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New group now controls Mavericks big-wave contest


Associated Press

LAST UPDATED: 1:13 p.m. HST, Oct 22, 2010

HALF MOON BAY, Calif. — Big wave surf fans will not be allowed on the beach or bluffs during the legendary Mavericks contest this year, after spectators were swept off their feet by strong breakers at the last contest, harbor officials said.

The contest has new organizers, a group composed of the surfers themselves, who agreed with public safety officials that only participants and staff would have beach access this year, said Peter Grenell, general manager of the San Mateo County Harbor District.

In February, three people were hospitalized with broken bones and others suffered minor injuries after two surprise waves knocked out barricades, a spectator platform and a large scaffold holding speakers broadcasting the contest.

This year, surfers formed their own company and locked up a key sponsor, Barracuda Networks, to host the premiere big-wave contest off the Half Moon Bay coast.

The new group, called the Half Moon Bay Surf Group, beat out Mavericks Surf Ventures, which has tried since 2003 to expand the Mavericks brand with a website, videos and clothing.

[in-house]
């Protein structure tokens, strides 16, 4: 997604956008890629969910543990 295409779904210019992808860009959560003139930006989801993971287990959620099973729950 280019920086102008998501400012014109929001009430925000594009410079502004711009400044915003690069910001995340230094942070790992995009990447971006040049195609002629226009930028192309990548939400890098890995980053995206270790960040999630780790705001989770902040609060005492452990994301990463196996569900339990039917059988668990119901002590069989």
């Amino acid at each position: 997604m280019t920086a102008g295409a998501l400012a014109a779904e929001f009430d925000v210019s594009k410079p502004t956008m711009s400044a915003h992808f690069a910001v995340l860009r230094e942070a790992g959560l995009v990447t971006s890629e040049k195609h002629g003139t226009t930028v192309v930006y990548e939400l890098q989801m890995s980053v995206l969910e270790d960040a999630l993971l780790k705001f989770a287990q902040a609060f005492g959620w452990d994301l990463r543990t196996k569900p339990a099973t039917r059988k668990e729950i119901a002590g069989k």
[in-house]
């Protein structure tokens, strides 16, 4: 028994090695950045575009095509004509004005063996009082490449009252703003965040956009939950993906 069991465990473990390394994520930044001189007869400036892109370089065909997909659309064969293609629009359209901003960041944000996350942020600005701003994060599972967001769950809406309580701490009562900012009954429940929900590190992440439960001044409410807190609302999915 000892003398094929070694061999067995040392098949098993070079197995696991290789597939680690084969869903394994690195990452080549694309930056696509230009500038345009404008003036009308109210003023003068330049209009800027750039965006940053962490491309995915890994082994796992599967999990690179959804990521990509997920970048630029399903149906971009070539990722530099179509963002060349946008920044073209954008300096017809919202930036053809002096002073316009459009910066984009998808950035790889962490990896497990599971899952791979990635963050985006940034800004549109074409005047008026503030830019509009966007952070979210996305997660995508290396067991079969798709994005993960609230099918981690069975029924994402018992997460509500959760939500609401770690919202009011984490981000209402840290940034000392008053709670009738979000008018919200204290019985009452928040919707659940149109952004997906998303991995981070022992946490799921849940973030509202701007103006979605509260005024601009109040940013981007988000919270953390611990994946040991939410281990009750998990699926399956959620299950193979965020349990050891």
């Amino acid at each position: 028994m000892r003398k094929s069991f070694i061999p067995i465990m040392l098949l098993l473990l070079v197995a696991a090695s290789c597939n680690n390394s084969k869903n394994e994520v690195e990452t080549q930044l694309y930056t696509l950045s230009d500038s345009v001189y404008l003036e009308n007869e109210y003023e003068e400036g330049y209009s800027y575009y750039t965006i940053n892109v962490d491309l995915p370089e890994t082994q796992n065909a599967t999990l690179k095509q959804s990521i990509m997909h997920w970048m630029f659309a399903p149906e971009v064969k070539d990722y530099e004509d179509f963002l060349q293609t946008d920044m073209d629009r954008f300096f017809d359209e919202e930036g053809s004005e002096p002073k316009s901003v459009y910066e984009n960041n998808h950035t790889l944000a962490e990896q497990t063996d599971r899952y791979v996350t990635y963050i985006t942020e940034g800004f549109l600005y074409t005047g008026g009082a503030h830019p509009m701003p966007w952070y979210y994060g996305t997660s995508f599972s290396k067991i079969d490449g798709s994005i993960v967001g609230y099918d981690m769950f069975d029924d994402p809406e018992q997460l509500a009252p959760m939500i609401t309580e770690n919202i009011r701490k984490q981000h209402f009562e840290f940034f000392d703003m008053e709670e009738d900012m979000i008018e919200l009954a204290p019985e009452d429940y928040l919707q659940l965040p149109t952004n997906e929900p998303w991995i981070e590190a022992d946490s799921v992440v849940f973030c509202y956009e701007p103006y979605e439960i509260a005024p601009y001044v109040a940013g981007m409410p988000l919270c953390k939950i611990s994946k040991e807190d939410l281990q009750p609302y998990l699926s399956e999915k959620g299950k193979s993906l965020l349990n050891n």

The new group said it would share contest earnings with local youth groups. Washburn said local charities like the Boys & Girls Club and junior lifeguard programs will benefit.

The harbor district commissioners voted 3-0 on Wednesday to give beach and parking access to the new group.

The contest window opens Dec. 1 and spans until Feb. 28.

Surfer and organizer Grant Washburn said he supports the new beach access rules, and most Mavericks competitors never thought it was smart to allow crowds on the small beach and eroding bluffs during big swells.

"Surfers never wanted 50,000 people on a hill. Nobody thinks that's a good idea," Washburn said.

The new surf group is also working with the sheriff's department to erect fencing during the contest to block access to eroding bluffs.

"The Half Moon Bay Surf Group plans to have a big public information campaign to alert people in advance that they needn't bother coming down to the beach," Grenell said.

The plan this year is to broadcast the contest in multiple locations in the Princeton-by-the-Sea area so that people can still watch it together, and then attend an awards ceremony nearby.

Large screens will likely be set up at the Half Moon Bay Airport and other locations where people can gather and watch the action, Grenell said.

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